Tryton provides modules to manage CRM, accounting, sales, inventory.. But also provides modules for supply chains, manufacturing and shipping, making it suitable for factories or shops.
Tryton also provides a free demo, docker images, prebuilt binaries for Windows, Linux and macOS. It is also available as a Python package to be installed using pip. Many 3rd-party modules can be installed for the system using pip as well.
You can browse the GPL 3-licensed source code from here.
Describing itself as the “most powerful open source ERP system”, ERP5 includes a huge set of modules that makes it suitable for almost any type of buisness. Those modules include banking, accounting, CRM, HRM, projects, eCommerce, PDM, KM, forums, consulting, barcode, email marketing, invoicing and manufacturing management modules.
ERP5’s development started back in 2002, so it has been in the market for almost two decades. It’s written in Python and released under the GPL 3 license. ERP5 is indeed very popular in all parts of the world, you may find your ordinary retail shops or country’s official banks using ERP5 somewhere on their ecosystem.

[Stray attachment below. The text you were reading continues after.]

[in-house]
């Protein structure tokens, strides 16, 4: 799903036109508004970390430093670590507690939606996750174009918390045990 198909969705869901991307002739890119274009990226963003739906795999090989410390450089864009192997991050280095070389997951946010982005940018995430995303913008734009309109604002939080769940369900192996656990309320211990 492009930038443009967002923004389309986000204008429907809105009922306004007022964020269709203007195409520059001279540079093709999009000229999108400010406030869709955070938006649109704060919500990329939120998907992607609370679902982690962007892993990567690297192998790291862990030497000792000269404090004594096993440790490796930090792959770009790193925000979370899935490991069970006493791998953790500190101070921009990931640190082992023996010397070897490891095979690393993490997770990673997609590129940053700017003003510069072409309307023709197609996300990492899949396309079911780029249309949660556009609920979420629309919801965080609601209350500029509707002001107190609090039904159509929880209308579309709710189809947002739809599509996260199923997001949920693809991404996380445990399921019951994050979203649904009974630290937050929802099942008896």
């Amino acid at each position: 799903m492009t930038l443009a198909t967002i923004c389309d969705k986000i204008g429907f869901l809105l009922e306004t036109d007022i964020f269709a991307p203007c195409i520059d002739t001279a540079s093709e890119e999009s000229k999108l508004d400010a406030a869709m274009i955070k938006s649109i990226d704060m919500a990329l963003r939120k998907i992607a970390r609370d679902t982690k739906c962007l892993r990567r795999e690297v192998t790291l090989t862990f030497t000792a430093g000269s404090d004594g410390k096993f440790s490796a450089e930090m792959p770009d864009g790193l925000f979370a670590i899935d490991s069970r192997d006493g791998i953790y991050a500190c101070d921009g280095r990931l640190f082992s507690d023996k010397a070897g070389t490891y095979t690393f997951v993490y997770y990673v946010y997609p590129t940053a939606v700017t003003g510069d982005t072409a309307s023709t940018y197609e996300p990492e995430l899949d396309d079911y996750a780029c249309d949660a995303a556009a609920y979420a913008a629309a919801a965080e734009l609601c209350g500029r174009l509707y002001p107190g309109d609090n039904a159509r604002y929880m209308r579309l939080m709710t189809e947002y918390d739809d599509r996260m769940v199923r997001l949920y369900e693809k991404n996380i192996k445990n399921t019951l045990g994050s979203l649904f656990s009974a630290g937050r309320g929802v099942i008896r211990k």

One downside, however, is that the user interface of the system is very old and classic. It’s not modern like the other ERP solutions mentioned here.
Flectra is another ERP system that was released just few years ago. Flectra is actually fork of Odoo, however, Flectra was created for seemingly two main reasons: First, to allow a more open, collaborative development of the source code, and also offer much better pricing for the SaaS subscriptions provided by Odoo, and secondly to provide more features that are needed by the community.
Odoo initially didn’t like that move, as it saw Flectra as one of its possible competitors but using their own open source code, so they started a lawsuit. A lawsuit which would continue for almost a year before a jury in India announces that there are no copyright infringements in Flectra and that it’s OK to proceed working.